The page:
The Rise and Decline of Thinking over Feeling

In texts, both fictional and non-fictional and in English and Spanish, thinking words relating to technology and social organization (experiment, gravity, weigh, cost, contract) become more common between 1850 and approximately 1977 (beginning of the great stagnation) but since then thinking words have declined markedly and feeling words relating to belief, spirituality, sapience, and intuition (e.g. forgiveness, heal, feel) have become more common.

The graph at right shows the ratio of rationality words to intuition words over time in different corpuses. Paper here.

The surge of post-truth political argumentation suggests that we are living in a special historical period when it comes to the balance between emotion and reasoning. To explore if this is indeed the case, we analyze language in millions of books covering the period from 1850 to 2019 represented in Google nGram data. We show that the use of words associated with rationality, such as “determine” and “conclusion,” rose systematically after 1850, while words related to human experience such as “feel” and “believe” declined. This pattern reversed over the past decades, paralleled by a shift from a collectivistic to an individualistic focus as reflected, among other things, by the ratio of singular to plural pronouns such as “I”/”we” and “he”/”they.” Interpreting this synchronous sea change in book language remains challenging. However, as we show, the nature of this reversal occurs in fiction as well as nonfiction. Moreover, the pattern of change in the ratio between sentiment and rationality flag words since 1850 also occurs in New York Times articles, suggesting that it is not an artifact of the book corpora we analyzed. Finally, we show that word trends in books parallel trends in corresponding Google search terms, supporting the idea that changes in book language do in part reflect changes in interest. All in all, our results suggest that over the past decades, there has been a marked shift in public interest from the collective to the individual, and from rationality toward emotion.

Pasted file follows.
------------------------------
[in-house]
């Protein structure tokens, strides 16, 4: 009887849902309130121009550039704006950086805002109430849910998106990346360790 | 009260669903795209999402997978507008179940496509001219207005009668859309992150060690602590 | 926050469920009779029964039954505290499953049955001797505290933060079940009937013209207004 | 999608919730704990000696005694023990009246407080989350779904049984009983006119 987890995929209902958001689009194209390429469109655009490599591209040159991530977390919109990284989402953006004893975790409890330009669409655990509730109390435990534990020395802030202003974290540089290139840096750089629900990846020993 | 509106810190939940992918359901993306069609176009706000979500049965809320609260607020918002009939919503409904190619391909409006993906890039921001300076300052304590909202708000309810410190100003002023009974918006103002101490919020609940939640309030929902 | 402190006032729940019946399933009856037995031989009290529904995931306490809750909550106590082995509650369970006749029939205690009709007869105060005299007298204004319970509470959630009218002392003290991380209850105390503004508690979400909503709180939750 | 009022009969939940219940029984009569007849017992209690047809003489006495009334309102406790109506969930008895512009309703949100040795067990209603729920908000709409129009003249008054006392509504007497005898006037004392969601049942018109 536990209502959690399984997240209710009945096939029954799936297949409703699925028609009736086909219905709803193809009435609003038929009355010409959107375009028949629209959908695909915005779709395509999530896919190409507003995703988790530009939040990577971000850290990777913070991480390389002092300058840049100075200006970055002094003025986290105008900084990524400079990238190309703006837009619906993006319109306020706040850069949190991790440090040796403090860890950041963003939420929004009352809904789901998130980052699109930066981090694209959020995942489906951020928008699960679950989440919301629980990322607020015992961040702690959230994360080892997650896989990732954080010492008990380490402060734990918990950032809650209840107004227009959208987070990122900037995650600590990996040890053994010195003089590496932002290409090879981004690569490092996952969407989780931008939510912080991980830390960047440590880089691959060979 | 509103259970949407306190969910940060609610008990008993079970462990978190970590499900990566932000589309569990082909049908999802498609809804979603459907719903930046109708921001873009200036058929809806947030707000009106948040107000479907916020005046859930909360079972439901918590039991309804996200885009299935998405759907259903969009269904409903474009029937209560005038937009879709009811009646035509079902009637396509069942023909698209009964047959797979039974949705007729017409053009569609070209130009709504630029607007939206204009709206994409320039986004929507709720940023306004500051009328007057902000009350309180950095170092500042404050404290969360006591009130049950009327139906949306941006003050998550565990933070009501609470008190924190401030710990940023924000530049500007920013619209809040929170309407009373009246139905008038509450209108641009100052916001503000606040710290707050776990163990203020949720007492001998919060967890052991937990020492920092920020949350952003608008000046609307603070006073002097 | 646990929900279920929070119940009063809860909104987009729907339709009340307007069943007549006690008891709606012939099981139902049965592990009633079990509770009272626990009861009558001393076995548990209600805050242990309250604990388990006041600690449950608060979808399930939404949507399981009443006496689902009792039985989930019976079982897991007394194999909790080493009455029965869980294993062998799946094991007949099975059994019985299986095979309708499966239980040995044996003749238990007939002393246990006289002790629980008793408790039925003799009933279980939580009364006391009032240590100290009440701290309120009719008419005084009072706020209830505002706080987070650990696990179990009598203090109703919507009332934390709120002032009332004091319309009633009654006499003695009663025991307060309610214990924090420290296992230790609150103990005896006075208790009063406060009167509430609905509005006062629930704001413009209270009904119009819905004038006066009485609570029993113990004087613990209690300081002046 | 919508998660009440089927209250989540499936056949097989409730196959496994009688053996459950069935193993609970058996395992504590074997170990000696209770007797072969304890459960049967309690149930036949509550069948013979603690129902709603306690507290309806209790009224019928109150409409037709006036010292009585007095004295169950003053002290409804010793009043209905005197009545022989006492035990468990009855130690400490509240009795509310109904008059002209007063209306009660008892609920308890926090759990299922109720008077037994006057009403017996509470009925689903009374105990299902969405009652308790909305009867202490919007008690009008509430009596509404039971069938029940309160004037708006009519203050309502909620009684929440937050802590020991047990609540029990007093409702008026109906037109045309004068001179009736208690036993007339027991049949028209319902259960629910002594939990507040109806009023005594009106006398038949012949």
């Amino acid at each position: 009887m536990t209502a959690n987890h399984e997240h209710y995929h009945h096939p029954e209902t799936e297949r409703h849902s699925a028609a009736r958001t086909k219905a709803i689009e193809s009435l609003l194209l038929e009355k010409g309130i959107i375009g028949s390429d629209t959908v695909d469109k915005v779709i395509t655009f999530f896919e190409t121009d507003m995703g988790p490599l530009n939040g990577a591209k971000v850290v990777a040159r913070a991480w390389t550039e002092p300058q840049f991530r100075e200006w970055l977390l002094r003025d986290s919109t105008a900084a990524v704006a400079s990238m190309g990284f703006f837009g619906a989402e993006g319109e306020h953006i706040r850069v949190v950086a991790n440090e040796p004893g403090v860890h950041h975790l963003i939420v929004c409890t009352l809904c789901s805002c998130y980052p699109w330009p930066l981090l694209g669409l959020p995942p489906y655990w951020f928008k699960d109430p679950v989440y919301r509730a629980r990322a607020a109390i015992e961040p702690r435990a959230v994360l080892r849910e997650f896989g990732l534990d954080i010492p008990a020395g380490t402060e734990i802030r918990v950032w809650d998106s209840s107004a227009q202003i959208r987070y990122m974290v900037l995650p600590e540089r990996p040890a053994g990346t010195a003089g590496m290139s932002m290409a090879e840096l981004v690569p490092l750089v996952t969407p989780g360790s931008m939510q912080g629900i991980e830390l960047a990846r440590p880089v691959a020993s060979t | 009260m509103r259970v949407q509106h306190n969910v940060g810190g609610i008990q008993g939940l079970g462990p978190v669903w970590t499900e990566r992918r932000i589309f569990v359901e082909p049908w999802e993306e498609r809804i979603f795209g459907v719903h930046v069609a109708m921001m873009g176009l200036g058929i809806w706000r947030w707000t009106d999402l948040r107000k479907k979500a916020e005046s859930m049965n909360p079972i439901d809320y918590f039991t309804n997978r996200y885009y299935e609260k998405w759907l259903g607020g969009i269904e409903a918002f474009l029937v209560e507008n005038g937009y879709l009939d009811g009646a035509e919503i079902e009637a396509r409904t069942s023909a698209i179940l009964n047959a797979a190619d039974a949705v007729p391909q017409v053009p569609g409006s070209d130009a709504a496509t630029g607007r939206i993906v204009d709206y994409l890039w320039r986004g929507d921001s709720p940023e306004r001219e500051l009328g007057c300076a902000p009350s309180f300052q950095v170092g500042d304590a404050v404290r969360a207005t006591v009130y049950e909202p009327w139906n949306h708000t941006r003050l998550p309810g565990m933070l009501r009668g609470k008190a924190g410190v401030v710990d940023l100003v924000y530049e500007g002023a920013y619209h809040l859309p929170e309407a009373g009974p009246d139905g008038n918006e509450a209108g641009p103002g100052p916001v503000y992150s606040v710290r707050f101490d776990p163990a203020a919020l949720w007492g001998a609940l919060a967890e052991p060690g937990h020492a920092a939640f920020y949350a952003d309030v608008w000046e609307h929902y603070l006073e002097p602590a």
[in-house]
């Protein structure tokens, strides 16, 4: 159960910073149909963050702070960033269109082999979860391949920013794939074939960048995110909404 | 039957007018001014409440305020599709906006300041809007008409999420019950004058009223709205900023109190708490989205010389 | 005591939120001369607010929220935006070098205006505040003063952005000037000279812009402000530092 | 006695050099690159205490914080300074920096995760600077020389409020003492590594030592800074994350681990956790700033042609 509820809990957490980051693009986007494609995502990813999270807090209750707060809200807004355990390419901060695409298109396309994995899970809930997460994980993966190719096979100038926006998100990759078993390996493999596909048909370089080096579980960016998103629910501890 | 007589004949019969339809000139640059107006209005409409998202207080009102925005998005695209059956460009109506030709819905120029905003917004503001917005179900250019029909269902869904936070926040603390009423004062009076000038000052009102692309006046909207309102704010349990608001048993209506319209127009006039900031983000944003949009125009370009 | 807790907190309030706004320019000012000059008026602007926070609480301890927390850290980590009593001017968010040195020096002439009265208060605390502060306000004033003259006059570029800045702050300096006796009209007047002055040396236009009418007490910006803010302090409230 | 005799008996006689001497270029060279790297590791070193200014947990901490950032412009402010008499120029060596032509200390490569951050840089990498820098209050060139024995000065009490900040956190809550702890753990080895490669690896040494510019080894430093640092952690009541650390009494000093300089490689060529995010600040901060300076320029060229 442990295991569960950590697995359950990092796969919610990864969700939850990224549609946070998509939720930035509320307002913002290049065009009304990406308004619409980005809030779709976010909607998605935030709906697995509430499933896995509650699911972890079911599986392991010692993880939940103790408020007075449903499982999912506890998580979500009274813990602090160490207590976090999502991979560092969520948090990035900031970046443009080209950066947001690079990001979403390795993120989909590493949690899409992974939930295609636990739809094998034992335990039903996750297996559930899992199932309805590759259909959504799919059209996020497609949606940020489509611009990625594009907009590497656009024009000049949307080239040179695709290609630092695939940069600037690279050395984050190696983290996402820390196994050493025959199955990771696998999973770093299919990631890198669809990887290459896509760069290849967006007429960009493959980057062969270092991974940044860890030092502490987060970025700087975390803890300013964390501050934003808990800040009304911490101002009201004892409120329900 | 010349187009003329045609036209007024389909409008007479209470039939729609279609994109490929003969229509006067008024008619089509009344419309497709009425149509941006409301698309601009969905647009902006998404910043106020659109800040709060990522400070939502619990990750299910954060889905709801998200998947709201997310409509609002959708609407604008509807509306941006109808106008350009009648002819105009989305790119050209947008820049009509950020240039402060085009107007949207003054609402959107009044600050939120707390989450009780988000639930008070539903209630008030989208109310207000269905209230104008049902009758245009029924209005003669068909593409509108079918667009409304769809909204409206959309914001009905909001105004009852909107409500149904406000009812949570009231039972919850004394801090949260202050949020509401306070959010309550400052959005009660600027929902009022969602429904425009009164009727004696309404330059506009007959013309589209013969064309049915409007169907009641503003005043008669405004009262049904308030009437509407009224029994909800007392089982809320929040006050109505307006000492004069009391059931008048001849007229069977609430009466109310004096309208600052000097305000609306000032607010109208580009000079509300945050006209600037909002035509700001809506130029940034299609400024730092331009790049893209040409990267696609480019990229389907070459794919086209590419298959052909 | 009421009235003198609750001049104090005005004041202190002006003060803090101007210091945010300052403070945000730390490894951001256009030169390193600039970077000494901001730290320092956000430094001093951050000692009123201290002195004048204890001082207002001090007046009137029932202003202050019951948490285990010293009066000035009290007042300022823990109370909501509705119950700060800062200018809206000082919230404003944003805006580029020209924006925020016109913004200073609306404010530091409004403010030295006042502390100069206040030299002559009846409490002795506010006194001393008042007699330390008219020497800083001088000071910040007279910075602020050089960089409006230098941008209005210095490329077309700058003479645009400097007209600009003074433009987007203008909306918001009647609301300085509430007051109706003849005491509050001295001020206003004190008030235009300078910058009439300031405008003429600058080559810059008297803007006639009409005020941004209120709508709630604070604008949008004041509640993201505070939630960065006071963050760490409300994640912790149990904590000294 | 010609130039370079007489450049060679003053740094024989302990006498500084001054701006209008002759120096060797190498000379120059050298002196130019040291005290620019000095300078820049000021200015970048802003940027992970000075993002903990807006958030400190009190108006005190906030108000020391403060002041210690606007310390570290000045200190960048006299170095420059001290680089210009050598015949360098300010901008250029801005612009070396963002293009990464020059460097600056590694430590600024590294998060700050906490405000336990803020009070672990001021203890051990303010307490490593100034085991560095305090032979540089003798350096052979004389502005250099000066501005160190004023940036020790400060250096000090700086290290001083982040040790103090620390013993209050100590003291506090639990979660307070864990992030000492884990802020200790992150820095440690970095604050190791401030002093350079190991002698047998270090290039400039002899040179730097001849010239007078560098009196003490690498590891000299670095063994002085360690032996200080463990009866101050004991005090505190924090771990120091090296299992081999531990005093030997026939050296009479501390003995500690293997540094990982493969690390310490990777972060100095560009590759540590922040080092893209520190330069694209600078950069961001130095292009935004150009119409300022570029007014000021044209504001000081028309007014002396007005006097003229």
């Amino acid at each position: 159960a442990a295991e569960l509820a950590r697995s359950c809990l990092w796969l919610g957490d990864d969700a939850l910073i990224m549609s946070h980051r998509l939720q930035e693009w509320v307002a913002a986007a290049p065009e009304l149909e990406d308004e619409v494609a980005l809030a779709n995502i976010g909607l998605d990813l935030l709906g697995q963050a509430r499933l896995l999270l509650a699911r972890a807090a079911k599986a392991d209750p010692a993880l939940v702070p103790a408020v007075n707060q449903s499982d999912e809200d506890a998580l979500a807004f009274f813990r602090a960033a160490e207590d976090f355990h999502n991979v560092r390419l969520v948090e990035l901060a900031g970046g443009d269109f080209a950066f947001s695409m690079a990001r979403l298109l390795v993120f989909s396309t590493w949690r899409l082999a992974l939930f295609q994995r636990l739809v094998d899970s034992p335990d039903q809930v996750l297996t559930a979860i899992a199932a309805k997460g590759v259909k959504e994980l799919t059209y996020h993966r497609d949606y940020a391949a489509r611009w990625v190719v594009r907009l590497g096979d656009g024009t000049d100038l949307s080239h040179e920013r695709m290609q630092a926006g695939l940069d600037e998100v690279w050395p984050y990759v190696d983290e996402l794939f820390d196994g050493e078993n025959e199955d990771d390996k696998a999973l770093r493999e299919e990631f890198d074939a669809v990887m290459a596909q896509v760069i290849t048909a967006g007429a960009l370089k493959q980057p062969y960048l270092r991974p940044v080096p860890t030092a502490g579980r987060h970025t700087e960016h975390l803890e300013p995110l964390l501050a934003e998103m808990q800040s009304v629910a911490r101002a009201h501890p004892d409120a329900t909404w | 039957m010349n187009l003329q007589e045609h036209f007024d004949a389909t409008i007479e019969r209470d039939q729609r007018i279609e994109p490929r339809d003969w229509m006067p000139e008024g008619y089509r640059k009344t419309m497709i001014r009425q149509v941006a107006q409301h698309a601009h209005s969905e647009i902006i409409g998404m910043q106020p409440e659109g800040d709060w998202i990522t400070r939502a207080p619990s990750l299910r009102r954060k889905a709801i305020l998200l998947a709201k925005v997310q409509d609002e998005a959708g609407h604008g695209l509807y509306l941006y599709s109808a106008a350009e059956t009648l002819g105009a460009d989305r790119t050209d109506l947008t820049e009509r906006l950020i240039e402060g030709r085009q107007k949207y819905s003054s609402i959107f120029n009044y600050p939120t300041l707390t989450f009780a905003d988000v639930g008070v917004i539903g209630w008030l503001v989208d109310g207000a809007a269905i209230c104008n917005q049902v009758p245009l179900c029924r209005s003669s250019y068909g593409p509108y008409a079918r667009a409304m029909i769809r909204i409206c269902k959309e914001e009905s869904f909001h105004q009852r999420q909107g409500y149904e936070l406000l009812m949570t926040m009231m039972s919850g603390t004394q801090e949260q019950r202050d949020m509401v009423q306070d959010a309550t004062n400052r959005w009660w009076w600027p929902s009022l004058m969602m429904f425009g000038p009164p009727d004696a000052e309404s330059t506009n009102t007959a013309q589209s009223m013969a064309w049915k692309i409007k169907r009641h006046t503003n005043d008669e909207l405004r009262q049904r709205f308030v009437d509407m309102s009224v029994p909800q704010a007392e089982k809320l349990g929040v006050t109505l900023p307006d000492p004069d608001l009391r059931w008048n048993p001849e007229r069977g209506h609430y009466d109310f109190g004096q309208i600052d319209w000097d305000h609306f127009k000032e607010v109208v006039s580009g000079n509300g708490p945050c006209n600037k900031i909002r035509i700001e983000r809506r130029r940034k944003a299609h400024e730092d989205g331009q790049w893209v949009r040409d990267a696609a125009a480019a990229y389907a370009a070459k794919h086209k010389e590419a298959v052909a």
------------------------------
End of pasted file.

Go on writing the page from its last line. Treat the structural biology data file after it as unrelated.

The authors blame the change in language towards feelings on the failure of “neo-liberalism” which seems dubious and without plausible mechanism. If anything, I would put the causality the other way. A more plausible explanation is more female writers and the closely related feminization of culture.

The analysis is consistent with my earlier post on how quickly the NYTimes became woke.

Hat tip: Paul Kedrosky.


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